Mr. Pawan Shetty addressed the batch in such a wonderful manner that students felt they were listening to someone who is one of them, with youthful energy and enthusiasm. Mr. Shetty shared his experiences of his time at Sydenham as a student. He spoke about why SIMSREE is better than the other top tier B-schools in India. “Sydenham offers you the freedom to do things, which you don’t have in other top B-schools like IIMs. We have a far better ‘adaptability', something you require day to day in your business.”, he said. That is why Sydenhamites perform better in business world and end up in top management positions. Sharing his experiences as a student in SIMSREE, he said that he was just like the students in front of him, nervous but excited. But he worked very hard for those two years to develop himself, participated in lots of competitions, exposed himself to lots of challenges. He advised the batch to do the same and to learn as much as they can in these two years.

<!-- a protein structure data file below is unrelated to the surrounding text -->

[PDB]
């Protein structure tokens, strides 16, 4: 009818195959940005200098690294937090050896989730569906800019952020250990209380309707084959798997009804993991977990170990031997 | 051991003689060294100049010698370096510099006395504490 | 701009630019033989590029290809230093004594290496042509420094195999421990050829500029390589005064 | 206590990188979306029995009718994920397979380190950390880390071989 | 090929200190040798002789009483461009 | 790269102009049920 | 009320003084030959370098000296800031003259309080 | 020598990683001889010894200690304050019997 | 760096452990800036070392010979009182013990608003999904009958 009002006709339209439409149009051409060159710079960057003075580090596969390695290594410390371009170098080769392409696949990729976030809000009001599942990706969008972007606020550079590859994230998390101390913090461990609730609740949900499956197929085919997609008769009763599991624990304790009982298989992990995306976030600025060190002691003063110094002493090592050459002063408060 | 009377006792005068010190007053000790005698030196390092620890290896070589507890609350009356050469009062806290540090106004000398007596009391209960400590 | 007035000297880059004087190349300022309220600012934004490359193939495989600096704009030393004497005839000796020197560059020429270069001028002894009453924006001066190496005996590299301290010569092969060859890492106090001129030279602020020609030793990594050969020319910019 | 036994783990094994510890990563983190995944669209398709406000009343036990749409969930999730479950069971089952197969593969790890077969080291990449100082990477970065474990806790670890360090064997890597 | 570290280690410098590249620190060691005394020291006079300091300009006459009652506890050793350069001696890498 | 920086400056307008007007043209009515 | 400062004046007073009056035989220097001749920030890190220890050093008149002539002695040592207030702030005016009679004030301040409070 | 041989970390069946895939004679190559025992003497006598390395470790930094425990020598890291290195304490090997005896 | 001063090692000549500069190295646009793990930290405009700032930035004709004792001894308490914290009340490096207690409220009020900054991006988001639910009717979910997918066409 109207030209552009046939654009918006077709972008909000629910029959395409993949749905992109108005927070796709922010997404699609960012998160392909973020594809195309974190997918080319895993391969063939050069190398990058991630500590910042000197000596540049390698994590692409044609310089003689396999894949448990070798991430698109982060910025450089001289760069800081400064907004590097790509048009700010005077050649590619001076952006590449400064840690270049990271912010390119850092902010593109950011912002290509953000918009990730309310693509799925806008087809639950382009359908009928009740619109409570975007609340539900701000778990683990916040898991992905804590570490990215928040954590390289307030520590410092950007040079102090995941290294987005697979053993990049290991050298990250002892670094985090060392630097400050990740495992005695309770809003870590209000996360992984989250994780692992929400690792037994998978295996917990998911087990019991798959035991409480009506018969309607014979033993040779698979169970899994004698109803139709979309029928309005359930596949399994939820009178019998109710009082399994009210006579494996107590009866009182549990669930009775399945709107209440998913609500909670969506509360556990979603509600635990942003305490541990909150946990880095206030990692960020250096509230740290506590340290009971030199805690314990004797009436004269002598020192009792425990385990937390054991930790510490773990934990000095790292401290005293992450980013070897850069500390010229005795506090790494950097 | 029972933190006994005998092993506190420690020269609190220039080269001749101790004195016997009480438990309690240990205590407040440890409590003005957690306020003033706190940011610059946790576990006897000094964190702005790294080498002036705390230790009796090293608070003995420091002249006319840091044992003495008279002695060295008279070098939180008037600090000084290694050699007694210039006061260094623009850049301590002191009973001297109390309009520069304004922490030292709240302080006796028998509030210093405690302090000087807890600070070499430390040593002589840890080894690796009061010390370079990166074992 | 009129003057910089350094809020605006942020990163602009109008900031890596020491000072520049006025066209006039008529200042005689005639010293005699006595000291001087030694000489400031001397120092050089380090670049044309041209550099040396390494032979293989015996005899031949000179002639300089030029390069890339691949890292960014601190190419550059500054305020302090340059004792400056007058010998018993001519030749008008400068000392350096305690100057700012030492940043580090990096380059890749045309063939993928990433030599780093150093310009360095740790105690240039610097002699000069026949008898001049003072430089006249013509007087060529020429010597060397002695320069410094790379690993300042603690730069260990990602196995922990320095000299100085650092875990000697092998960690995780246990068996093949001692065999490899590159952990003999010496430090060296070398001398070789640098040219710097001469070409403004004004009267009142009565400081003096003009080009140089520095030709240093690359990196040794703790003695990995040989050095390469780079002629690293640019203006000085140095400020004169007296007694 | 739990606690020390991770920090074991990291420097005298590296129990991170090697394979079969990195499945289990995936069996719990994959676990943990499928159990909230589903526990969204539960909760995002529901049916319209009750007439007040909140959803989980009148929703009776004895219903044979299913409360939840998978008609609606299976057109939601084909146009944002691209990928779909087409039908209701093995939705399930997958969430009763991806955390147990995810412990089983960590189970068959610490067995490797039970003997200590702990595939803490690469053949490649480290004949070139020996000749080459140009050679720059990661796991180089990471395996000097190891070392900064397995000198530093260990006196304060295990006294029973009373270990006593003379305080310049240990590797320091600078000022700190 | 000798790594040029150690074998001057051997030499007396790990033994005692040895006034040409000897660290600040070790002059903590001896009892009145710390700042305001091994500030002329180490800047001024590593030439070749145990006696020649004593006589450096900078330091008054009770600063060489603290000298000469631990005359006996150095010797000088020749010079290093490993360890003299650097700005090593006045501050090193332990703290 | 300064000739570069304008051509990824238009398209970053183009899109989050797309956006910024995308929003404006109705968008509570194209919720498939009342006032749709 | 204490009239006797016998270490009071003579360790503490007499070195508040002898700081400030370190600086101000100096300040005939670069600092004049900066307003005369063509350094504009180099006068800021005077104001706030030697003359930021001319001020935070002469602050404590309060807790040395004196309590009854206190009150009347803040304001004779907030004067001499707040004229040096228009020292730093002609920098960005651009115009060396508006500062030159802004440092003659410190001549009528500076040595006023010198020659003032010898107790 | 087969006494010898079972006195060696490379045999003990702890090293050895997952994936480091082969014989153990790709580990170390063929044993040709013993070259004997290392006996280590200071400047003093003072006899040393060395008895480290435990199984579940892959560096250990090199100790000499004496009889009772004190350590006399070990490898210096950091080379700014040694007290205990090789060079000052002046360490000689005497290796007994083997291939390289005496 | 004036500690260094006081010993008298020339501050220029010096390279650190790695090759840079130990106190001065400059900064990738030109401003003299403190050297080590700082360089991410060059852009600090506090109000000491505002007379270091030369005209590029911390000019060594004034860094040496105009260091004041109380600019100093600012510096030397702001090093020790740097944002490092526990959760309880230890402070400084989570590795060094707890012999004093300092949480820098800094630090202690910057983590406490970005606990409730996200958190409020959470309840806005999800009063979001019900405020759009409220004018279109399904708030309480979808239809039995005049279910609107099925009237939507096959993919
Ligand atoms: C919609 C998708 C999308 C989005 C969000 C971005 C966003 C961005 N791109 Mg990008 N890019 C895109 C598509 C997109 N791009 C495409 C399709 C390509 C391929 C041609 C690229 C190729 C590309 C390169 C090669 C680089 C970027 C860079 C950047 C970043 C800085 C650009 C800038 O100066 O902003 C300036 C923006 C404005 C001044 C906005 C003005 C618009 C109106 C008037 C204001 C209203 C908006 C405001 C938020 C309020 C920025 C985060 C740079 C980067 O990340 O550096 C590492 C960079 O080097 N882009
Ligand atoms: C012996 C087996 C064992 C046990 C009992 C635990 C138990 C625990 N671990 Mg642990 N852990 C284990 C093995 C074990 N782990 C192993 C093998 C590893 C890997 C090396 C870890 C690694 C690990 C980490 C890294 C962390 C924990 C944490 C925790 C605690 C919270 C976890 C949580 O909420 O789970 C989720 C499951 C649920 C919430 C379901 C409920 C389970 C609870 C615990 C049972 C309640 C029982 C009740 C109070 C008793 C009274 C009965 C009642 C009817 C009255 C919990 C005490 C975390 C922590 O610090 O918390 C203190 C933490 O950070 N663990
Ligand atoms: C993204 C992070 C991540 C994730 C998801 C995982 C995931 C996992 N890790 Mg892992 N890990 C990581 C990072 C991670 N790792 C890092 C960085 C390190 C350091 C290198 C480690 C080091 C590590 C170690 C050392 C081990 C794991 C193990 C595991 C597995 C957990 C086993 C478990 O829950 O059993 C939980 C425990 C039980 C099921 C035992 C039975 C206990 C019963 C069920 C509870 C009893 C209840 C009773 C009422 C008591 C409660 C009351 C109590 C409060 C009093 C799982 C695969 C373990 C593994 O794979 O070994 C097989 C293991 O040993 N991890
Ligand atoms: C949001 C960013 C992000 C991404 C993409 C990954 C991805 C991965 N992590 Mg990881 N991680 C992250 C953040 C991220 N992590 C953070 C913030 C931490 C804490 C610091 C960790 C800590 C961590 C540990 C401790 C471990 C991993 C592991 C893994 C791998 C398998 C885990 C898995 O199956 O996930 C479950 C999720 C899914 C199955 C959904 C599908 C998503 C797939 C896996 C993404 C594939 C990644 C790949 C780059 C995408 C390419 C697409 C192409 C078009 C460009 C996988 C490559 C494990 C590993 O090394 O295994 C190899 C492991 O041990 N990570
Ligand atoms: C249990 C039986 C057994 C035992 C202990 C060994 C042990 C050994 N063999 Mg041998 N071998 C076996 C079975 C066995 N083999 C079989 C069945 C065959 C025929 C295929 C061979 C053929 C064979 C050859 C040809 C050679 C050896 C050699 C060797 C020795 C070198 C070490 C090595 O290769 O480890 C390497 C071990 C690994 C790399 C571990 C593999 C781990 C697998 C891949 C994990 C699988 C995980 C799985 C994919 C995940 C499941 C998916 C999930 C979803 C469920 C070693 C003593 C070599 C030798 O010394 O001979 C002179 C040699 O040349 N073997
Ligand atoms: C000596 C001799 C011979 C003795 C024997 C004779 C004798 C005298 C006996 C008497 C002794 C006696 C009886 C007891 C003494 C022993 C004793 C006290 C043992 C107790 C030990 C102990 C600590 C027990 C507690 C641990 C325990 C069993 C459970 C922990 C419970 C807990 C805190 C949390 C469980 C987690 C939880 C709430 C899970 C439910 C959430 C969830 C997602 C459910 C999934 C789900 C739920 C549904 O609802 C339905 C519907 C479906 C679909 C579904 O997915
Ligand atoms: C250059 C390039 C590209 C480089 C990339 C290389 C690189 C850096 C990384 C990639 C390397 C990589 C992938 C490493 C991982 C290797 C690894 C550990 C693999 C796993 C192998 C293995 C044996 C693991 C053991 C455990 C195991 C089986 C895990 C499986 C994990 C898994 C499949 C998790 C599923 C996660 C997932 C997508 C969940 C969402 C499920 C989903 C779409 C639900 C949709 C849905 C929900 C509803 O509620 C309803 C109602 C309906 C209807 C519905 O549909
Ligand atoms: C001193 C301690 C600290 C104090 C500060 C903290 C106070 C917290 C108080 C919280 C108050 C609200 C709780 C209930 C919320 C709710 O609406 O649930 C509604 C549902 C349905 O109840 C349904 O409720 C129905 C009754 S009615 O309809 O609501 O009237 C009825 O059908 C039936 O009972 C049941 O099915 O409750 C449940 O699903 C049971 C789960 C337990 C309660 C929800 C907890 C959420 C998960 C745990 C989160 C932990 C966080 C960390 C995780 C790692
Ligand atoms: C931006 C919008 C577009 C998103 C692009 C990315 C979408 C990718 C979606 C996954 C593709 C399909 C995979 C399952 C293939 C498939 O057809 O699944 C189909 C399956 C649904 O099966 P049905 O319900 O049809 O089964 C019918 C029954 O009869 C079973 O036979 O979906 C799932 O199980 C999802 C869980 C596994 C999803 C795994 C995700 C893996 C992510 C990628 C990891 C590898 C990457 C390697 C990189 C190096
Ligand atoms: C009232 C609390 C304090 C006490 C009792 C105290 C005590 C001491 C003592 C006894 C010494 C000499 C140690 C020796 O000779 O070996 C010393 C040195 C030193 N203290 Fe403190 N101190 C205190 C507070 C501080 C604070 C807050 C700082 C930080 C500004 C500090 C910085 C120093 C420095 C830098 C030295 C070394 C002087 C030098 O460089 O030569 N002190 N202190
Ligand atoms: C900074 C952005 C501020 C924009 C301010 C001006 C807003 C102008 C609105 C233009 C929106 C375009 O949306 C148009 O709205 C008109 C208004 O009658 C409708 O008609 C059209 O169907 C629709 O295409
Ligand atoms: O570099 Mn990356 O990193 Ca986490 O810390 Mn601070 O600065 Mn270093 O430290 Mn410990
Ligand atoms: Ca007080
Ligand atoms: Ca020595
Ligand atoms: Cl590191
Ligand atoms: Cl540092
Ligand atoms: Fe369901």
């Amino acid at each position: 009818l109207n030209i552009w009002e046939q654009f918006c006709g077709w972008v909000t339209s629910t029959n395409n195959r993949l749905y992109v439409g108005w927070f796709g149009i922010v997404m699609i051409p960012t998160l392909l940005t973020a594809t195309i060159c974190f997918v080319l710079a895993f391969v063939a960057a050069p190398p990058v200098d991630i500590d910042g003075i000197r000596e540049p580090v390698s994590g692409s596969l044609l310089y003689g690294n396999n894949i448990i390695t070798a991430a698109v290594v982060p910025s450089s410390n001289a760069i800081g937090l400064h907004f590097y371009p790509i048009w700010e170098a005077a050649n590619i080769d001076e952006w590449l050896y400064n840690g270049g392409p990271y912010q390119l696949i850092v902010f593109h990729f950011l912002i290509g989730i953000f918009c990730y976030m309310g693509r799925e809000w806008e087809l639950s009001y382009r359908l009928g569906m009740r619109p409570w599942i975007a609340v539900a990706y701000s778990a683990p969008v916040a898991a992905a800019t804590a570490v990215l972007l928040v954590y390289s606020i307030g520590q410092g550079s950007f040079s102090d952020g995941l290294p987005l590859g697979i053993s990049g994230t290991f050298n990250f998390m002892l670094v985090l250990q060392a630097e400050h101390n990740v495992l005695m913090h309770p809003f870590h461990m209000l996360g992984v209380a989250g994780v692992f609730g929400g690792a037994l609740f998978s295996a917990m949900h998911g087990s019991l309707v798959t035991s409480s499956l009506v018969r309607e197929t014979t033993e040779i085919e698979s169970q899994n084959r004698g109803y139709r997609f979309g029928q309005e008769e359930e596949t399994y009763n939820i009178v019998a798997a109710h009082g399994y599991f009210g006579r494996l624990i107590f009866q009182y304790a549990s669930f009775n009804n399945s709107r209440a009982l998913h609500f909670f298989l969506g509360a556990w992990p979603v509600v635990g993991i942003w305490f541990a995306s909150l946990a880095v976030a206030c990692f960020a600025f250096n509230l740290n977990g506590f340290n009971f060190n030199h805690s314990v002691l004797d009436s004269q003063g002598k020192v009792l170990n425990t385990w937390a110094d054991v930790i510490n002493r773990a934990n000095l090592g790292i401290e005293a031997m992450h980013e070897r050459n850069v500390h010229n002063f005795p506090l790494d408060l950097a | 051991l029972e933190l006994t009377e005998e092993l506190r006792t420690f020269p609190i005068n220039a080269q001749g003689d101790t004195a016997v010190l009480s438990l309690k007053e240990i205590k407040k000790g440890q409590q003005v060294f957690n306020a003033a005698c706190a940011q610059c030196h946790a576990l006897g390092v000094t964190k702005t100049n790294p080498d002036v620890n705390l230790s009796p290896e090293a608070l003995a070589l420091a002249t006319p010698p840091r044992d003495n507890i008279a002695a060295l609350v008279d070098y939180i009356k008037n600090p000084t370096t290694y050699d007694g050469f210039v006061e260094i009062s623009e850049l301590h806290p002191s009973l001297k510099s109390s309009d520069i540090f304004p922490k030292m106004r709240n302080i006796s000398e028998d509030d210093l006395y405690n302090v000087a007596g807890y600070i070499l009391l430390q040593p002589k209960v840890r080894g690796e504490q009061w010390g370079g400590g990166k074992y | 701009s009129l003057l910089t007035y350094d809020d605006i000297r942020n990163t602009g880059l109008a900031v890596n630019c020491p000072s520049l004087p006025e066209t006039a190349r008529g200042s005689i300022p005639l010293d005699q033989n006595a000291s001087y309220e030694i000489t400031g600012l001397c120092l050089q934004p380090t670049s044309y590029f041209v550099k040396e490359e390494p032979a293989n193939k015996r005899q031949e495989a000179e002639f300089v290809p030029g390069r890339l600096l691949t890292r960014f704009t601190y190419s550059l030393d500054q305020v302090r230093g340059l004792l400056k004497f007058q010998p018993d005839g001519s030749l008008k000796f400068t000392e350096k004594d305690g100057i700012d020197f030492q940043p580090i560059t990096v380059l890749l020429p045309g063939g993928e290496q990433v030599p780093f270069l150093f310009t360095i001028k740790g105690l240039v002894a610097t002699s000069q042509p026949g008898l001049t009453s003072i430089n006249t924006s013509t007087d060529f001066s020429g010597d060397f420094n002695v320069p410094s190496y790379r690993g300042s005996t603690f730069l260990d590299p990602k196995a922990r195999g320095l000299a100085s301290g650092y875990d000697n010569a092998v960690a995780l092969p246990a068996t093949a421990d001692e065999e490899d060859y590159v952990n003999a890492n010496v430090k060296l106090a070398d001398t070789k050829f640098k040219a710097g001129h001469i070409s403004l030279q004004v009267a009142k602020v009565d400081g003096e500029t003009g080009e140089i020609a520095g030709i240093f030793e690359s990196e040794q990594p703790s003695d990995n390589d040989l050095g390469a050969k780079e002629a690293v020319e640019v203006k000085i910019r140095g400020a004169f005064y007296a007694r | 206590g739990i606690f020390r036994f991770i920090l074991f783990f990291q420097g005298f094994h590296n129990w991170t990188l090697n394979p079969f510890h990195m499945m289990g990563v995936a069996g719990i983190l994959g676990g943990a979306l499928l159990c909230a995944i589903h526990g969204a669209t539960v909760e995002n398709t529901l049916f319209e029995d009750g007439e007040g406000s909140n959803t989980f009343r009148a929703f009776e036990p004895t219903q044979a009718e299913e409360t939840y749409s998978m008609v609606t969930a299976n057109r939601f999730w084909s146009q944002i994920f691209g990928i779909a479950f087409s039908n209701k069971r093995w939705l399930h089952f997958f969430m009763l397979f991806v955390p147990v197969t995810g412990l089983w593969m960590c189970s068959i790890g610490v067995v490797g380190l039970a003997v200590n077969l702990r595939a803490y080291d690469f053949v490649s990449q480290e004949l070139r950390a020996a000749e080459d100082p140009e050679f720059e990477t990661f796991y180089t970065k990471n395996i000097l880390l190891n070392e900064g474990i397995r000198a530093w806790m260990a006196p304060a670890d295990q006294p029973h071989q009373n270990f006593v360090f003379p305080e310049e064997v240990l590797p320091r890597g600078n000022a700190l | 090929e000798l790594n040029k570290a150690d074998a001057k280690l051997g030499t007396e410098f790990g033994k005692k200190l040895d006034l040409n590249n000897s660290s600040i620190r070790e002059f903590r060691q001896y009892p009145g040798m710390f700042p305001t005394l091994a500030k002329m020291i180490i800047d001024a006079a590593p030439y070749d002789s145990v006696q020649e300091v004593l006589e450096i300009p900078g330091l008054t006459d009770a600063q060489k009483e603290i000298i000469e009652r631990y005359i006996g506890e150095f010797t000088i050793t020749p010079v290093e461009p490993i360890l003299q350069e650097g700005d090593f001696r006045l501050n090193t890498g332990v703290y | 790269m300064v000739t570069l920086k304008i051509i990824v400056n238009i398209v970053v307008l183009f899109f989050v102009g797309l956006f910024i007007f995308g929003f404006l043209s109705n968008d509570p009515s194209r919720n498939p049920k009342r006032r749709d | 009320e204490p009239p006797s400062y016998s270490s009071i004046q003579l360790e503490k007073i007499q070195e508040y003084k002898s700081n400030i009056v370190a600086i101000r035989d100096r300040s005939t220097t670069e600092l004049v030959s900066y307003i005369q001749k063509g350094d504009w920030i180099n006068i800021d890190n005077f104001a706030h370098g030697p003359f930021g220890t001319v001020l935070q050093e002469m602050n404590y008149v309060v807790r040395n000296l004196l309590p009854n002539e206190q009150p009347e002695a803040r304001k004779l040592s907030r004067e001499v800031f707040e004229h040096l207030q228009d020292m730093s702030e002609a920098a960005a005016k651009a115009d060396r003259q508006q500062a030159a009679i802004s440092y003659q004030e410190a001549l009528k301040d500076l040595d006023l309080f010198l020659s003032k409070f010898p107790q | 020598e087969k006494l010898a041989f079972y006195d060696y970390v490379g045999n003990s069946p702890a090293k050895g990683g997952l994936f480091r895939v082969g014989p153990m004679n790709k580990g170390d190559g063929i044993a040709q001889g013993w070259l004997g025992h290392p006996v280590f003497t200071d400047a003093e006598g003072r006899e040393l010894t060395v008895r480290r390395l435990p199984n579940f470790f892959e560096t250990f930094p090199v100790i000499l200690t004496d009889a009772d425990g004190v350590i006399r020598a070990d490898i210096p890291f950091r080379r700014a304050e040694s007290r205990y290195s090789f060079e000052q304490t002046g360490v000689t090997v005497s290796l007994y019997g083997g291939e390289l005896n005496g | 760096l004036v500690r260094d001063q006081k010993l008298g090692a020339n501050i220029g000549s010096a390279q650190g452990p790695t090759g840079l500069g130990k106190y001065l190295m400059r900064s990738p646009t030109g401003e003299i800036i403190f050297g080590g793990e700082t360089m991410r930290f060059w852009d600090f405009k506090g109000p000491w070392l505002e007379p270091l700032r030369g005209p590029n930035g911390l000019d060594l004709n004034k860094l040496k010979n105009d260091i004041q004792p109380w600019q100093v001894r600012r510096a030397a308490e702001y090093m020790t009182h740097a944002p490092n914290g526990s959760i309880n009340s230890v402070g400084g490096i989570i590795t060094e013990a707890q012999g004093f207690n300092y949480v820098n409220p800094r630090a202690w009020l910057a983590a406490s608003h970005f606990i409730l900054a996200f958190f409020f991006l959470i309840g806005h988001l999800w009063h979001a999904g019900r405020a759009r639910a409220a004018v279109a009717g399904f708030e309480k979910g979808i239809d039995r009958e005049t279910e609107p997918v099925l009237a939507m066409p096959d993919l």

Then, Mr. Shetty told how his professional life started. After his internship at Castrol while doing MBA, he was placed in Tata Motors for his executive placements. The division he worked there was of the commercial vehicles. “I was sent to Kochin”, he said, “Nobody talked Hindi there and very few knew English. So to connect with my customers better, I had to learn their language, Malayalam. I learned it in a month.” This shows the adaptability he previously mentioned and how he practiced what he preached. He told students not to run behind the packages at the start of their careers, but to choose a company where they can learn the nitty gritty of the business to ace their trade. After a few years at Tata Motors he decided to move on. He worked at Ford for a while but was not interested to go abroad to work. He then was offered a job at the Audi, but he didn’t like the offer so didn’t take it. But the people at Audi were very much impressed and then they offered him an exciting job at Lamborghini. At that time, Lamborghini had just entered the Indian market and was looking for people who could lay foundation to their business in India. Mr. Shetty was 1 st hire of Lamborghini in India! Mr. Shetty was proud to say the business in India was profitable from year 1. Now Lamborghini has many showrooms in cities like Mumbai, New Delhi, Bangalore, etc. The students were curious about how he switched from heavy commercial vehicles to luxury cars. “Selling a luxury car is not much different than selling a commercial vehicle.” he said, much to everybody’s amusement, “ You have to focus on individual customer and his dream. A truck driver may be different than an affluent Lamborghini customer, but they both have the dream to own the vehicle. I appealed to dreams of both of them.” How often do you get to hear these insights of the real world business! The students were awestruck. He also said, “The real business lies where the customer is, and you have to reach out to your customers.” He mentioned that more you talk to your customer more you are able to fill the gap between him and your product.